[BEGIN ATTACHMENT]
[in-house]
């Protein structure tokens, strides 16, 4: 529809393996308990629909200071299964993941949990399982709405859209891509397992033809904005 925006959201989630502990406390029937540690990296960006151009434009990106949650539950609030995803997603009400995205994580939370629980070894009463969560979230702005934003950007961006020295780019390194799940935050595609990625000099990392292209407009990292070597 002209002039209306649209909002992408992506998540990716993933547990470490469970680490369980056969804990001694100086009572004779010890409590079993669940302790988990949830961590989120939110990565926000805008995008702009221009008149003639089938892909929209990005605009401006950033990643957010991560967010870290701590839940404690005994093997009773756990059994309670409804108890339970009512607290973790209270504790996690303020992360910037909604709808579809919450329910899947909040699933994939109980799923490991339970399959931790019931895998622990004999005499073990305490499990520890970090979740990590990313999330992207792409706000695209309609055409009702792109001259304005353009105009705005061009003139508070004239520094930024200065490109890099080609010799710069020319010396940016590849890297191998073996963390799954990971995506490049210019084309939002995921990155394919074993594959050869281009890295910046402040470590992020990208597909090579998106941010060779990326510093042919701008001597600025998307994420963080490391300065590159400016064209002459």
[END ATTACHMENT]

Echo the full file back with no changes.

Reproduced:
[in-house]
């Protein structure tokens, strides 16, 4: 529809393996308990629909200071299964993941949990399982709405859209891509397992033809904005 925006959201989630502990406390029937540690990296960006151009434009990106949650539950609030995803997603009400995205994580939370629980070894009463969560979230702005934003950007961006020295780019390194799940935050595609990625000099990392292209407009990292070597 002209002039209306649209909002992408992506998540990716993933547990470490469970680490369980056969804990001694100086009572004779010890409590079993669940302790988990949830961590989120939110990565926000805008995008702009221009008149003639089938892909929209990005605009401006950033990643957010991560967010870290701590839940404690005994093997009773756990059994309670409804108890339970009512607290973790209270504790996690303020992360910037909604709808579809919450329910899947909040699933994939109980799923490991339970399959931790019931895998622990004999005499073990305490499990520890970090979740990590990313999330992207792409706000695209309609055409009702792109001259304005353009105009705005061009003139508070004239520094930024200065490109890099080609010799710069020319010396940016590849890297191998073996963390799954990971995506490049210019084309939002995921990155394919074993594959050869281009890295910046402040470590992020990208597909090579998106941010060779990326510093042919701008001597600025998307994420963080490391300065590159400016064209002459």